A beginner’s guide to planting a shrub

A beginner's guide to planting a shrub

Shrubs make a handsome addition to any property and add definite curb appeal. Follow these easy steps to properly plant your shrubs so they flourish.

Shrubs are supplied by nurseries in three forms: container grown, with balled roots, or with bare roots. Container shrubs are established plants growing in pots of soil or soil substitute. Balled and burlapped (sometimes called balled-root) shrubs have some soil around the roots, kept in place by burlap. Plants that have difficulty establishing themselves are sold this way to keep the root systems intact.

Shrubs that develop easily after transplanting are sold with bare roots. Shrubs are best planted in fall or early winter after dormancy has set in but before the ground is frozen, or early spring. Evergreens can be set out earlier in the fall or later in the spring than can deciduous shrubs.

Prepare the soil

  1. Remove weeds with a garden fork.
  2. Dig over the soil to one spade’s depth, and if possible, let it settle for about two weeks.
  3. If you must plant immediately, firm the whole bed thoroughly by treading it down. If you are planting more than one shrub, work out the spacing beforehand and mark the planting positions.
  4. The space between shrubs should be at least half the total of their combined ultimate spread. For example, two shrubs expected to spread 1.2 metres and 1.8 metres (four feet and six feet), respectively, should be planted about 1.5 metres (five feet) apart.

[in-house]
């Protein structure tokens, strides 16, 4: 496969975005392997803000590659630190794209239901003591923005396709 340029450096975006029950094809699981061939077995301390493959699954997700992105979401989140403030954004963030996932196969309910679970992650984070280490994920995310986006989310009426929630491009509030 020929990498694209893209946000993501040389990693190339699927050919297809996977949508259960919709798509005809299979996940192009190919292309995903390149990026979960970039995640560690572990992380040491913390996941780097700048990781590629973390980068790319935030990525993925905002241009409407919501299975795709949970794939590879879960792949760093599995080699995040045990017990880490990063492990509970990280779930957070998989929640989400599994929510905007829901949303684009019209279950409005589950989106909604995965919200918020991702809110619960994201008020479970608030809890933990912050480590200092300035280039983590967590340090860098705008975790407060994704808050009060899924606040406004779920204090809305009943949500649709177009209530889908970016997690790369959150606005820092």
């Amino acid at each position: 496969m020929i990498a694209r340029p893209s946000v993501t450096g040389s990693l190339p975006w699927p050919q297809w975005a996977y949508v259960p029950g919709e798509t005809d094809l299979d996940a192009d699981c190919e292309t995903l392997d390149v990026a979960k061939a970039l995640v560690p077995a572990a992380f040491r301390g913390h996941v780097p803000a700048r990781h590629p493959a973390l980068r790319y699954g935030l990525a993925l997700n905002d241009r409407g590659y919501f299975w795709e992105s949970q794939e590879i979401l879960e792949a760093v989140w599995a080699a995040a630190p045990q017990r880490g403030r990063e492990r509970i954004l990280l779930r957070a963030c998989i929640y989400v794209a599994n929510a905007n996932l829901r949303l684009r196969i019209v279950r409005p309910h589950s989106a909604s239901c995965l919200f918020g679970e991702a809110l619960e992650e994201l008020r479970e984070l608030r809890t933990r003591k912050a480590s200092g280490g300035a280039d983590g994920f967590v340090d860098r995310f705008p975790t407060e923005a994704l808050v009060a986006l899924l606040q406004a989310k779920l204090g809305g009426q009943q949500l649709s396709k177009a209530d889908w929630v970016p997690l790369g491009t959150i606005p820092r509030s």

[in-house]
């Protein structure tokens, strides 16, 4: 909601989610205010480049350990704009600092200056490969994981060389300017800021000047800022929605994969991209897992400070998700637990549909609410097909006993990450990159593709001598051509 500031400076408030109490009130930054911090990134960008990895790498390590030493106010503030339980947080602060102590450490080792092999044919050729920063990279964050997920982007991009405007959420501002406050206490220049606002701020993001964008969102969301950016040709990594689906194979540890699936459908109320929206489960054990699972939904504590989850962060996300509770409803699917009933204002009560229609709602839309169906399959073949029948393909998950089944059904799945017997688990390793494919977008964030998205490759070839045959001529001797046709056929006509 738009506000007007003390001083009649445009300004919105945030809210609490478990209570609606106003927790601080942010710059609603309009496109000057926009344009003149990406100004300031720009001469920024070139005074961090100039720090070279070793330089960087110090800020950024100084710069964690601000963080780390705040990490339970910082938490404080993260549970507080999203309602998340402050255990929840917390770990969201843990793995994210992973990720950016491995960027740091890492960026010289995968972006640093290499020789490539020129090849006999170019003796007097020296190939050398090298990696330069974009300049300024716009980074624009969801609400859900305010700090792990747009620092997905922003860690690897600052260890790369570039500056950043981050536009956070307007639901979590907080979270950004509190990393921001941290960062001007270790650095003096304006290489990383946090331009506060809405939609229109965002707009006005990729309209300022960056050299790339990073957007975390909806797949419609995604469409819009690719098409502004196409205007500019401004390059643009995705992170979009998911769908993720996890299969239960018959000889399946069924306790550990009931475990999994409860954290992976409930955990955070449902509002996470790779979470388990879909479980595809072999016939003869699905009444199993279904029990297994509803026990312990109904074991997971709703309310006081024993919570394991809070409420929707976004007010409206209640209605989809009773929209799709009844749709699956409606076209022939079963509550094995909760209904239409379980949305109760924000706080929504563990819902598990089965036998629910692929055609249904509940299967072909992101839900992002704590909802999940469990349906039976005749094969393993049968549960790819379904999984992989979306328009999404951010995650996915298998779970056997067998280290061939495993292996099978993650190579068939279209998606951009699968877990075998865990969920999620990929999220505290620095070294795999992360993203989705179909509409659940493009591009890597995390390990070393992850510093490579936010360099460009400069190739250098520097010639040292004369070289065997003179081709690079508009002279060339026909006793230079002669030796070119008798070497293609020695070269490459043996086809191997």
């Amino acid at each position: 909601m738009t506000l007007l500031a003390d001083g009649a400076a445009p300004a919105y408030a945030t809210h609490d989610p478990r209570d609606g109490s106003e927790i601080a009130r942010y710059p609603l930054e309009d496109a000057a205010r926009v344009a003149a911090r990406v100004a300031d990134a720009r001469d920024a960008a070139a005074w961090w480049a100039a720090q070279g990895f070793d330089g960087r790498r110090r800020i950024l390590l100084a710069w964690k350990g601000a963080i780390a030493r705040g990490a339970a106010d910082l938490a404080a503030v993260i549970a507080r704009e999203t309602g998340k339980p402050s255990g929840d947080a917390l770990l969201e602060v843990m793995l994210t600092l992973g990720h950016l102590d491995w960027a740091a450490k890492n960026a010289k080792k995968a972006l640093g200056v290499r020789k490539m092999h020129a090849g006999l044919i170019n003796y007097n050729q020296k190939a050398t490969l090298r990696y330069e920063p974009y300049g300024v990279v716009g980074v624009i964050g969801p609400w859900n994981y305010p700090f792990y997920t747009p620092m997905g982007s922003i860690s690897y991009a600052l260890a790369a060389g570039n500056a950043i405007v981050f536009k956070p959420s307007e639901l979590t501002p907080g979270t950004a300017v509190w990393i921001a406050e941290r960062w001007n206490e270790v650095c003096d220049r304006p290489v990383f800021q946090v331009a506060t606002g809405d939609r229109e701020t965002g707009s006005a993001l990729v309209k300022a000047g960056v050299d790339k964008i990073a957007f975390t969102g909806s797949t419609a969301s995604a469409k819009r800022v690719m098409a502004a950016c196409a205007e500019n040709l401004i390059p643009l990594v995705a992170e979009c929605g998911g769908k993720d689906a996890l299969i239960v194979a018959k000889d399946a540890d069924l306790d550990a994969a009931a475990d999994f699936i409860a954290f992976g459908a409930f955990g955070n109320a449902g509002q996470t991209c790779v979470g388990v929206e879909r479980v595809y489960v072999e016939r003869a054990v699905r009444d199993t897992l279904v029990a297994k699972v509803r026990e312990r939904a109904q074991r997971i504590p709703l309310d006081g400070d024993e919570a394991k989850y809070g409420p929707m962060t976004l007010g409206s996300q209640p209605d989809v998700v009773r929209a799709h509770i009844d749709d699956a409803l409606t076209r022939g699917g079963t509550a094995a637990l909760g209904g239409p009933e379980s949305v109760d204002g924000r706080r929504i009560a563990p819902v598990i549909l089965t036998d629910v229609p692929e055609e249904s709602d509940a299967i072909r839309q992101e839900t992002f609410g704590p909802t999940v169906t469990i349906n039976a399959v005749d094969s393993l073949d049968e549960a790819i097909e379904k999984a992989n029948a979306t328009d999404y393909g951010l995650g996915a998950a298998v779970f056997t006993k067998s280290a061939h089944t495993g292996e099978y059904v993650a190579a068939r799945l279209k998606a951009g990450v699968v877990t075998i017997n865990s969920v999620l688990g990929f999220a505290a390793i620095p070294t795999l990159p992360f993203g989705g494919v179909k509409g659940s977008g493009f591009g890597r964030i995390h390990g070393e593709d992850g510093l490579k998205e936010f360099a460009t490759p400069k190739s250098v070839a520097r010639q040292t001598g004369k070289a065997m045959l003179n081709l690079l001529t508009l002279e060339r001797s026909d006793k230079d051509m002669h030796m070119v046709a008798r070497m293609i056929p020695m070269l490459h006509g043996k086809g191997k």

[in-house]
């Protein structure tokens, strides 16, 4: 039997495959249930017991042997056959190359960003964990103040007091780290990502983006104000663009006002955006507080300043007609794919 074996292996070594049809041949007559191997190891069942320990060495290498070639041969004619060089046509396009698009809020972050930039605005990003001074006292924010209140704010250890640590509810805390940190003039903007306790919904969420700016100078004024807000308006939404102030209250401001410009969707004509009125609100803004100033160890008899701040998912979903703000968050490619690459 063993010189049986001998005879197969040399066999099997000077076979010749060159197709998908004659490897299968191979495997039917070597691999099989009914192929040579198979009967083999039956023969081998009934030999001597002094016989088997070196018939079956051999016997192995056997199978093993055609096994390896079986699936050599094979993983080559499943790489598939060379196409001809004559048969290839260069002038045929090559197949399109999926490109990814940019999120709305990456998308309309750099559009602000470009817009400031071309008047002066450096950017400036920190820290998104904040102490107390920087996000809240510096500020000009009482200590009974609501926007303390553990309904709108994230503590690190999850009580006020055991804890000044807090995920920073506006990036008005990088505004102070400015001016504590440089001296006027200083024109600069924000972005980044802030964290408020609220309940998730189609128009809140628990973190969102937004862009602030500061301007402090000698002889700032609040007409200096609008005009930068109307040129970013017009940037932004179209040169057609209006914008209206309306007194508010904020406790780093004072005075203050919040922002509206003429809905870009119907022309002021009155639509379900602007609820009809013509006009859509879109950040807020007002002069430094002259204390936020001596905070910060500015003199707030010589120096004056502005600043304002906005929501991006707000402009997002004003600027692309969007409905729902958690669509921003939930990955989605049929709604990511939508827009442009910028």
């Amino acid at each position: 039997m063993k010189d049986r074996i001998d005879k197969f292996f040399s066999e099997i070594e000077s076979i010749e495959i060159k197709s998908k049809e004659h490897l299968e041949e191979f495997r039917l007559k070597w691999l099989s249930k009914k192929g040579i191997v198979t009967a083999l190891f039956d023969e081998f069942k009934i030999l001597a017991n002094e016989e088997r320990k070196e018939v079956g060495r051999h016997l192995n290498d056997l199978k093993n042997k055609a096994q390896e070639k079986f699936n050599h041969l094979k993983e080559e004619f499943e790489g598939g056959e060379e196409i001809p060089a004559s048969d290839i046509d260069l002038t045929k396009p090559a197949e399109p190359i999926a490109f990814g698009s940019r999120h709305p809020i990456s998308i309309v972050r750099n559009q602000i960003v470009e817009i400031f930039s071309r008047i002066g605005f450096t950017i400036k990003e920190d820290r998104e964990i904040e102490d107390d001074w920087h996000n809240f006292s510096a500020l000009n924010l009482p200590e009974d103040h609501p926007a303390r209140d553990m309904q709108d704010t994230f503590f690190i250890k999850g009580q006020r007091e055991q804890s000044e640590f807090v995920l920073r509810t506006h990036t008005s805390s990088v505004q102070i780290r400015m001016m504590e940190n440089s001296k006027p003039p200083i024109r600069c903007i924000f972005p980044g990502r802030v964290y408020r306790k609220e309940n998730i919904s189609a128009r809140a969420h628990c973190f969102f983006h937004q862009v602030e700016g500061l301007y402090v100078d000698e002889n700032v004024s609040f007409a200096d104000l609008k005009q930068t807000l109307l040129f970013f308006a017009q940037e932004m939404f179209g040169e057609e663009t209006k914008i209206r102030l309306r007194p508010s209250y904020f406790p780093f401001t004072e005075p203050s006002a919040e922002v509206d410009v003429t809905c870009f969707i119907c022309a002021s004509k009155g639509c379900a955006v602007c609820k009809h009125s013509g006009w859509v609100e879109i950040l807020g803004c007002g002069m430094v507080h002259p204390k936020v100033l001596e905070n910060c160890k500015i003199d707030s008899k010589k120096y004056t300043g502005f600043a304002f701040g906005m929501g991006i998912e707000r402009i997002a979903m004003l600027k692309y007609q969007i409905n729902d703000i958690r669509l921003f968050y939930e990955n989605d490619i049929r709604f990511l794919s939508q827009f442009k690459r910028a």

Dig a hole

  1. Remove the marker.
  2. Dig a hole slightly deeper and twice as wide as the container or root ball.
  3. If the plant is bare rooted, allow room for its roots to spread comfortably. Measure for depth against the plant itself.
  4. If working with a container-grown shrub, the surface of the soil in the pot should be level with the ground.
  5. With balled- or bare-root shrubs, use the mark on the stem that indicates the former soil level.
  6. Do not remove natural burlap around a balled-root shrub, but do remove synthetic burlap and any ropes and string.
  7. Do not mix anything into the soil you remove, a rich soil stops the shrub sending roots out into the surrounding area.
  8. Break up the soil in the bottom of the hole and add some of the removed soil to bring the base up to the correct planting level.
  9. Trim the top growth of the shrub if required.

Planting a shrub

  1. If the shrub is container grown, water it well before removing the container. Make sure that the plant has an extensive root system. If it does not, return it to the nursery.
  2. If your shrub is bare rooted, look for damaged or diseased roots and cut them back to healthy growth.
  3. Before putting the plant in the hole, make a small mound on the bottom over which to spread the roots.
  4. When you set the shrub in the hole, hold it firmly by the base of the stem in order to keep it vertical while you fill in the hole with the prepared soil.
  5. With a container-grown or balled-root shrub, fill the hole halfway — balled-root plants should have the burlap untied and laid back across the hole at this point — then water thoroughly and let the water drain before adding more soil.
  6. Tread the soil firmly.
  7. Top with more soil, tread again, and build a small wall of soil around the hole to retain water.
  8. Soak well all around the base of the plant.
  9. With a bare-root shrub, lift the plant up and down as you fill the hole, gently shaking the roots so that the soil will settle around them.
  10. Firm the soil with your feet several times to eliminate air pockets.

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